The @magicpoledancer account was created in March 2017. It only started tweeting on April 4, and the user has only tweeted about Trump’s policy towards Syria. Although the account has only 14 followers, its tweet got 109 likes and 92 retweets. The bio of @magicpoledancer reads: “Capitalism and communism are two sides of the same coin”, which is a famous quote by Russian author Bakunin.
@Magicpoledancer added further tweets on April 7, but with little pickup:
The hashtag began to trend until April 6, when it was popularized by another conspiracy and disinformation user, Mike Cernovich:
It is unclear whether Cernovich drew the inspiration for his hashtag from @magicpoledancer; he could have invented it himself. It is also unclear what he based his “hoax” conclusion on. However, he is a fervent admirer of Alex Jones:
Moreover, on April 5, the day of the Infowars publication, he confirmed that he was due to meet Jones soon:
It is therefore likely that the Infowars story was at least part of the inspiration for his tweet.
The tweet rapidly went viral, boosting the hashtag into the trending lists. However, much of its initial viral appeal appears to have come from suspiciously hyperactive accounts that tweeted it dozens or hundreds of times in the space of a few hours.
All together, these forty accounts were responsible for just over 3,000 tweets between 16:00 and 22:00 UTC on April 6. The hashtag as a whole generated 20,000 posts over that period: in other words, forty accounts provided 15 per cent of all its traffic.
It is also apparent that, to spread the hashtag, some sleeper bots were activated. For example, @dr_trumpenstein was created in June 2016. In total, by April 7 the account had tweeted 269 times, but it had used #SyriaHoax 155 times, which means almost 60 per cent of its tweets were posted to promote one hashtag. (In the evening of April 7, all but ten of its tweets were deleted.)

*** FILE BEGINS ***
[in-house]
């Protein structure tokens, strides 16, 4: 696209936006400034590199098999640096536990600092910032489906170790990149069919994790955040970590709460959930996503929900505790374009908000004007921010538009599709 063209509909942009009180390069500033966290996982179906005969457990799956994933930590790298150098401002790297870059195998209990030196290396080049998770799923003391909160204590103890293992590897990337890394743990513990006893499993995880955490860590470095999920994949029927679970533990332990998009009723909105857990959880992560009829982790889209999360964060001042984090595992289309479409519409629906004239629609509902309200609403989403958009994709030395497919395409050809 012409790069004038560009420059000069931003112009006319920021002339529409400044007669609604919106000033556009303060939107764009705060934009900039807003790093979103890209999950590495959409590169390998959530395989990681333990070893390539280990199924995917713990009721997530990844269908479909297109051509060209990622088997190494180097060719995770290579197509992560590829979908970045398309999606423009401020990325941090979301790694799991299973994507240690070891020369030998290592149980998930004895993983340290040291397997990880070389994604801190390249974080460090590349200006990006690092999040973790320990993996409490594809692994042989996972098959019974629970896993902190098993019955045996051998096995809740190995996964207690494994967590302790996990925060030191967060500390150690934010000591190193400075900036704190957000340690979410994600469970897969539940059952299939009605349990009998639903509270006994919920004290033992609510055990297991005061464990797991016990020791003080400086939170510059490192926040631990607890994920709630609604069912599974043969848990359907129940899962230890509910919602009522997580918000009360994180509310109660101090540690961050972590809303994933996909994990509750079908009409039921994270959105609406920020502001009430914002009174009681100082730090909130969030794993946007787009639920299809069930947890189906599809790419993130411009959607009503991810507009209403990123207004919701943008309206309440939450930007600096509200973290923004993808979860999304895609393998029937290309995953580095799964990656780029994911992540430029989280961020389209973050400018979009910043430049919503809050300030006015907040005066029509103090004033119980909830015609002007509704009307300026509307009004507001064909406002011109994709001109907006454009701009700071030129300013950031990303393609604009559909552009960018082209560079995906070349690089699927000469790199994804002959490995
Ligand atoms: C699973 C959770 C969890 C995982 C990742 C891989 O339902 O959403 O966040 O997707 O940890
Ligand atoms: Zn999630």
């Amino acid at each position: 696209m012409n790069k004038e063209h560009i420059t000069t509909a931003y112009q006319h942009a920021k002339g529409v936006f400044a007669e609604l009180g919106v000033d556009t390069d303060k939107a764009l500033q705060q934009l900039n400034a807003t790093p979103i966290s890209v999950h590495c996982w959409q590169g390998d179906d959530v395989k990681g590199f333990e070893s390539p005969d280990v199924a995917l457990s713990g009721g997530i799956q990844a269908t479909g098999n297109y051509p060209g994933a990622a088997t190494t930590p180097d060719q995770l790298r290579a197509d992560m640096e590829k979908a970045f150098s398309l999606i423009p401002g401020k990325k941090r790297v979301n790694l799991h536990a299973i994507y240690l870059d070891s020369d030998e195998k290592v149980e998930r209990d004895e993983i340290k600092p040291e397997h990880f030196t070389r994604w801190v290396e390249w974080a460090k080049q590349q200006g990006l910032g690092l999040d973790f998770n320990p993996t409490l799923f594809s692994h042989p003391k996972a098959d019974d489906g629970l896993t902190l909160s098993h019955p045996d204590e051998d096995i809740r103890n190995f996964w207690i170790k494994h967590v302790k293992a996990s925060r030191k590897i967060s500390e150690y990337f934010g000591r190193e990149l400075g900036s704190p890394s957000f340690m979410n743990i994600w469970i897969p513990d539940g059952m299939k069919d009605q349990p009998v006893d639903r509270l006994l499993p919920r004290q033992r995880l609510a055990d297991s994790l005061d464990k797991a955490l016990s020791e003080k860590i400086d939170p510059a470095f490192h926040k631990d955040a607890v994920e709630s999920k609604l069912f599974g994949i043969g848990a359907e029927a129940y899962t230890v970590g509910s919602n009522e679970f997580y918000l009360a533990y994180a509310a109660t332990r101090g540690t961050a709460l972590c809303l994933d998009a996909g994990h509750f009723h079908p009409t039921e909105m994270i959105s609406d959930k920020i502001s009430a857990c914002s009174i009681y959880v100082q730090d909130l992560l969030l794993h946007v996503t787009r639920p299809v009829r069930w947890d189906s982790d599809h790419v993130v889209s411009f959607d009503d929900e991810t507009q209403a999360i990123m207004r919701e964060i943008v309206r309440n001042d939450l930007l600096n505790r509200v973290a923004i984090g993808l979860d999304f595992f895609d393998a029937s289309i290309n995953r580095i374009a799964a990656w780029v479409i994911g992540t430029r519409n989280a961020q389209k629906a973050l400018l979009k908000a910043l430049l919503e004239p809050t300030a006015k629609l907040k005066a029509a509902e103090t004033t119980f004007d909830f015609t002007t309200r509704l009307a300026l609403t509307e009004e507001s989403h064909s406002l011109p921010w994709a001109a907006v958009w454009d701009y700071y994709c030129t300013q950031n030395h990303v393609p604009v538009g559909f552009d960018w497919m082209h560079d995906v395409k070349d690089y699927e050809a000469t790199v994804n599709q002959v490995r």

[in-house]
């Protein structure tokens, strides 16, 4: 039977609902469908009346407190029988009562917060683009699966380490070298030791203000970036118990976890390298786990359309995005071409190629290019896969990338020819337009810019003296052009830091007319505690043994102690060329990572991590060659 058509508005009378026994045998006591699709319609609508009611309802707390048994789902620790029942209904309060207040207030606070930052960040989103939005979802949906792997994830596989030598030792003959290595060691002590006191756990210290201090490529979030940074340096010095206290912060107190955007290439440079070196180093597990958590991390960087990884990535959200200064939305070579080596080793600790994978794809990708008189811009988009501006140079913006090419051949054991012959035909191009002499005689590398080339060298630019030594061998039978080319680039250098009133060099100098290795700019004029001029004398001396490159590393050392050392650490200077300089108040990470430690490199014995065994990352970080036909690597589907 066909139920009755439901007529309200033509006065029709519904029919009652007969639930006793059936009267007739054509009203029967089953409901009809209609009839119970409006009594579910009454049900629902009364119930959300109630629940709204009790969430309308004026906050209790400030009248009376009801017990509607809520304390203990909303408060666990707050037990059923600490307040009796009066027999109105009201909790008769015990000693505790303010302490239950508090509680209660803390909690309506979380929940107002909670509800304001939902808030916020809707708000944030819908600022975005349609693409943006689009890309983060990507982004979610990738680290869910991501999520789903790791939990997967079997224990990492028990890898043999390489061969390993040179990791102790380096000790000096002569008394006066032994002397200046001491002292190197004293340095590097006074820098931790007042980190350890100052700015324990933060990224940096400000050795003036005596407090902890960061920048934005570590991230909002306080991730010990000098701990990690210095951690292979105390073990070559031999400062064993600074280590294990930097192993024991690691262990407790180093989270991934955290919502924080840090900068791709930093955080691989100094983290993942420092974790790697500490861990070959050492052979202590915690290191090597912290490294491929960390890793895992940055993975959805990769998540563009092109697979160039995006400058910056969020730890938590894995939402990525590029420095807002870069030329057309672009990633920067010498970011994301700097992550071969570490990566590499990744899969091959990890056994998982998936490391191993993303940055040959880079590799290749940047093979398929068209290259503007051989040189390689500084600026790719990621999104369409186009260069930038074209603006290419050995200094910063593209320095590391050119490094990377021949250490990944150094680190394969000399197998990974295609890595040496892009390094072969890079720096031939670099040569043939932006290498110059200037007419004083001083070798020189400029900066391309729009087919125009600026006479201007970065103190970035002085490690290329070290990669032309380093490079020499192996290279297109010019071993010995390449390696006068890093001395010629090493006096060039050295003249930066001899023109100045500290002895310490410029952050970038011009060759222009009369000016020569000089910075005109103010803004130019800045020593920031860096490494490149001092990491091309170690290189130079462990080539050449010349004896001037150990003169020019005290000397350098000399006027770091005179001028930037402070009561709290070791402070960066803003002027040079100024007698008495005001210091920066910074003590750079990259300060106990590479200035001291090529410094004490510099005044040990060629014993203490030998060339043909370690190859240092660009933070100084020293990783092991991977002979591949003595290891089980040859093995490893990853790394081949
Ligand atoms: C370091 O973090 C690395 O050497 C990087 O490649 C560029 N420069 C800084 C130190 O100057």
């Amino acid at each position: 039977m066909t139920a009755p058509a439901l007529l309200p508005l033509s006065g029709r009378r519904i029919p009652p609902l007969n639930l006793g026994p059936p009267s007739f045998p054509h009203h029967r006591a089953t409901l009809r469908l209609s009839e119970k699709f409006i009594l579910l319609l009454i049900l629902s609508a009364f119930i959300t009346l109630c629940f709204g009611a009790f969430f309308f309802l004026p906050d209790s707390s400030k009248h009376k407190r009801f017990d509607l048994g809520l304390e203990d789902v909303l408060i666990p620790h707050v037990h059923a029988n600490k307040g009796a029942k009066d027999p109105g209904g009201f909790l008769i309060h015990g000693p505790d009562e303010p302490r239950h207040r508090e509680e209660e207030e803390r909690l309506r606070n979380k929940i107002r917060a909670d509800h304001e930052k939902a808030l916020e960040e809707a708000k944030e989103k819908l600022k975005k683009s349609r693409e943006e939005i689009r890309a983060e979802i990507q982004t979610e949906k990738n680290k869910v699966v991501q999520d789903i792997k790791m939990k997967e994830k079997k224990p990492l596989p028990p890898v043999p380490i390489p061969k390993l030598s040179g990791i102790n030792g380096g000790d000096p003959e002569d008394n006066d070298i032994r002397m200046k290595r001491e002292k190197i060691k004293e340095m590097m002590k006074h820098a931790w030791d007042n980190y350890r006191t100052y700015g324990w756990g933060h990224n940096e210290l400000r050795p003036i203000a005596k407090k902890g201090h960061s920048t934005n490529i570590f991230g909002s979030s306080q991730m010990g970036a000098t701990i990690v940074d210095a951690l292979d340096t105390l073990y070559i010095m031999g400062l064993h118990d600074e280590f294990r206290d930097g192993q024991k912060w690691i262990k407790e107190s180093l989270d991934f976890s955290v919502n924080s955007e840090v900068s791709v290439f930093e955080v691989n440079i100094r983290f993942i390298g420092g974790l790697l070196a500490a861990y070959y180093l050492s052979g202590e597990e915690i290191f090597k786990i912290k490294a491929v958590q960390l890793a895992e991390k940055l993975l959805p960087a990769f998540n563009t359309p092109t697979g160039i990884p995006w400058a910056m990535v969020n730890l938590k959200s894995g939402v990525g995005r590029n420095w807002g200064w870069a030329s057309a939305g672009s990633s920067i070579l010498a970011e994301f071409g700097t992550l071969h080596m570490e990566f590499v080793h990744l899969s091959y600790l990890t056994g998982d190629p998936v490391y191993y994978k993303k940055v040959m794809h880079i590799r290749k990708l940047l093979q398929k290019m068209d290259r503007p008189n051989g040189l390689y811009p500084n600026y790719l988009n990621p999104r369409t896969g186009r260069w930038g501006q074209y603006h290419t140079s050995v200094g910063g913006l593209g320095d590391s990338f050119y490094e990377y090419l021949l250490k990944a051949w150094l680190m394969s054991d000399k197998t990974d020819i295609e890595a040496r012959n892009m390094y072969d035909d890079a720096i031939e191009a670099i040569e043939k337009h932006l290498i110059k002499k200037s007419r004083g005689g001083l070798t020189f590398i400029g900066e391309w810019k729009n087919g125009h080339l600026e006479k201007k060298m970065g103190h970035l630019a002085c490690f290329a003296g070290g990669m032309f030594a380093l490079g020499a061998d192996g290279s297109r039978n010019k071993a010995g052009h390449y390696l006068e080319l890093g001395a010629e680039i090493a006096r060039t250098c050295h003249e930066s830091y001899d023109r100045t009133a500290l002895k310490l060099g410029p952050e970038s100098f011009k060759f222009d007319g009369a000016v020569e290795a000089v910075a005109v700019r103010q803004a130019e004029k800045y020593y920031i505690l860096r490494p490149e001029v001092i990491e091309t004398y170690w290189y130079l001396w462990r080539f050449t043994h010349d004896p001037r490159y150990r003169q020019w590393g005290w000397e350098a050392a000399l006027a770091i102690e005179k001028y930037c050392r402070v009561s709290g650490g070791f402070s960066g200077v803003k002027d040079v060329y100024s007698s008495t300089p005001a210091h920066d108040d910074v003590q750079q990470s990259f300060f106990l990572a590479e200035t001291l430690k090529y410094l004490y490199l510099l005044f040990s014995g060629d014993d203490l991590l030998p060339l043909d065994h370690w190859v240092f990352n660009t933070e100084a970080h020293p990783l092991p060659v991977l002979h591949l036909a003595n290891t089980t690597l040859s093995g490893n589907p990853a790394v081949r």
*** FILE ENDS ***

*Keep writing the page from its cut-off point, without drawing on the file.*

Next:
Similarly, the @whosleakednow joined Twitter in September 2014. By April 7, it had posted posted 243 tweets, of which 56 used the #SyriaHoax hashtag.
Another account, @J_DPatriot first appeared on Twitter in February 2017 and had posted 314 tweets by April 7. Of those, 38 contained #SyriaHoax:
The hashtag owed its success largely to Cernovich, who is an influential tweeter in his own right. However, part of that success was due to bots.
The Syrian regime’s reaction to the chemical attack is no surprise. It has consistently denied all accusations of atrocities, and accused its critics of false claims, as documented in the Atlantic Council’s report “Breaking Aleppo”.
What is noteworthy is the way in which the regime’s response, launched on a site which has repeatedly amplified Assad’s messaging, was translated rapidly and directly into coverage on alt-right websites, most obviously Infowars.
In the process, the alt-right sites used the same arguments, backed up with the same evidence, and taken from the same sources, as the Al-Masdar original. This was not a case of the alt-right arguing on behalf of the Assad regime as much as amplifying it.